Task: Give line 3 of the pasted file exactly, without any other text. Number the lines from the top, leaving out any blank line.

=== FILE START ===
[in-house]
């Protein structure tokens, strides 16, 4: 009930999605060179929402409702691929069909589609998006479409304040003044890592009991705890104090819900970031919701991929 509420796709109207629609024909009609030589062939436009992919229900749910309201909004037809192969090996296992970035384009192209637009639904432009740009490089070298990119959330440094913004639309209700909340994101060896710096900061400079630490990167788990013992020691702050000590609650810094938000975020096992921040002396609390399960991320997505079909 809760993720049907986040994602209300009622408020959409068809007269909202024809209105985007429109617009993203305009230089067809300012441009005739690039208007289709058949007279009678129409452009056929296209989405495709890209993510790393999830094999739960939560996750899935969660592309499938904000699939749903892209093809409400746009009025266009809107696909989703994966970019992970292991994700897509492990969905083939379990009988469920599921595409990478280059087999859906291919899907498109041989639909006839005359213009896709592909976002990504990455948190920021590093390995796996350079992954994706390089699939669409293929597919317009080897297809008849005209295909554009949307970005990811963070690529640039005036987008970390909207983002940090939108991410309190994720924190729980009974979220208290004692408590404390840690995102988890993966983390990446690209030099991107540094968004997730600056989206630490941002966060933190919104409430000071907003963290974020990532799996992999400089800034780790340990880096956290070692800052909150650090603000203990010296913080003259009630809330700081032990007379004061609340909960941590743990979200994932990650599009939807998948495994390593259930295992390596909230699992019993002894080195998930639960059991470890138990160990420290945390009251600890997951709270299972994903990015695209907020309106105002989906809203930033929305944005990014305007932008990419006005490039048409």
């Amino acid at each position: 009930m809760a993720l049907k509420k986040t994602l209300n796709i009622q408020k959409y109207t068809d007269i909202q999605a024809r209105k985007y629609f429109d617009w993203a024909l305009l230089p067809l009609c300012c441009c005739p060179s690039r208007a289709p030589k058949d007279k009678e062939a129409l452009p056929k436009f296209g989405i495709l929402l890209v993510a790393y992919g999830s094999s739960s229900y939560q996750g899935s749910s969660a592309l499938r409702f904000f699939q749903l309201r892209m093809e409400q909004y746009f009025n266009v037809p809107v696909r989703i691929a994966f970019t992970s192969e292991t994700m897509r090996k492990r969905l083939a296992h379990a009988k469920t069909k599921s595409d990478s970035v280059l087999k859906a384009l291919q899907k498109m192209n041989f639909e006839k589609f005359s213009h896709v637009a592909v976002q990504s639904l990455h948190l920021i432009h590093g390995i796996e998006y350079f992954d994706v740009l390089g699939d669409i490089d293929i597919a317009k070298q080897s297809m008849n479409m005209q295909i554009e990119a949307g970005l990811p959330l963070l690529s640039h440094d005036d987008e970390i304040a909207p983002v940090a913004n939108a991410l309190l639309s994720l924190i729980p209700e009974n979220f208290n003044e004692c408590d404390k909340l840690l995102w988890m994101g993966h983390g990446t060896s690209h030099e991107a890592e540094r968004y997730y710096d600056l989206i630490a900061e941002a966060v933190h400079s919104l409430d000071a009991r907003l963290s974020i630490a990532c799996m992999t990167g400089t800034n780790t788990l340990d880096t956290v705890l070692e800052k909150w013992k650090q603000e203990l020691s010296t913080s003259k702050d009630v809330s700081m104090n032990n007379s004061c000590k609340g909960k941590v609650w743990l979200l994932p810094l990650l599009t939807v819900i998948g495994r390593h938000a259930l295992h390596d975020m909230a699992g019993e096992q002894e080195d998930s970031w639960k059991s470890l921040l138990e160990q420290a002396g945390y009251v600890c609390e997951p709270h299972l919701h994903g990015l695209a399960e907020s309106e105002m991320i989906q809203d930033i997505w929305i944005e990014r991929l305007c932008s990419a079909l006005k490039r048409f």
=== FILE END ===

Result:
């Amino acid at each position: 009930m809760a993720l049907k509420k986040t994602l209300n796709i009622q408020k959409y109207t068809d007269i909202q999605a024809r209105k985007y629609f429109d617009w993203a024909l305009l230089p067809l009609c300012c441009c005739p060179s690039r208007a289709p030589k058949d007279k009678e062939a129409l452009p056929k436009f296209g989405i495709l929402l890209v993510a790393y992919g999830s094999s739960s229900y939560q996750g899935s749910s969660a592309l499938r409702f904000f699939q749903l309201r892209m093809e409400q909004y746009f009025n266009v037809p809107v696909r989703i691929a994966f970019t992970s192969e292991t994700m897509r090996k492990r969905l083939a296992h379990a009988k469920t069909k599921s595409d990478s970035v280059l087999k859906a384009l291919q899907k498109m192209n041989f639909e006839k589609f005359s213009h896709v637009a592909v976002q990504s639904l990455h948190l920021i432009h590093g390995i796996e998006y350079f992954d994706v740009l390089g699939d669409i490089d293929i597919a317009k070298q080897s297809m008849n479409m005209q295909i554009e990119a949307g970005l990811p959330l963070l690529s640039h440094d005036d987008e970390i304040a909207p983002v940090a913004n939108a991410l309190l639309s994720l924190i729980p209700e009974n979220f208290n003044e004692c408590d404390k909340l840690l995102w988890m994101g993966h983390g990446t060896s690209h030099e991107a890592e540094r968004y997730y710096d600056l989206i630490a900061e941002a966060v933190h400079s919104l409430d000071a009991r907003l963290s974020i630490a990532c799996m992999t990167g400089t800034n780790t788990l340990d880096t956290v705890l070692e800052k909150w013992k650090q603000e203990l020691s010296t913080s003259k702050d009630v809330s700081m104090n032990n007379s004061c000590k609340g909960k941590v609650w743990l979200l994932p810094l990650l599009t939807v819900i998948g495994r390593h938000a259930l295992h390596d975020m909230a699992g019993e096992q002894e080195d998930s970031w639960k059991s470890l921040l138990e160990q420290a002396g945390y009251v600890c609390e997951p709270h299972l919701h994903g990015l695209a399960e907020s309106e105002m991320i989906q809203d930033i997505w929305i944005e990014r991929l305007c932008s990419a079909l006005k490039r048409f």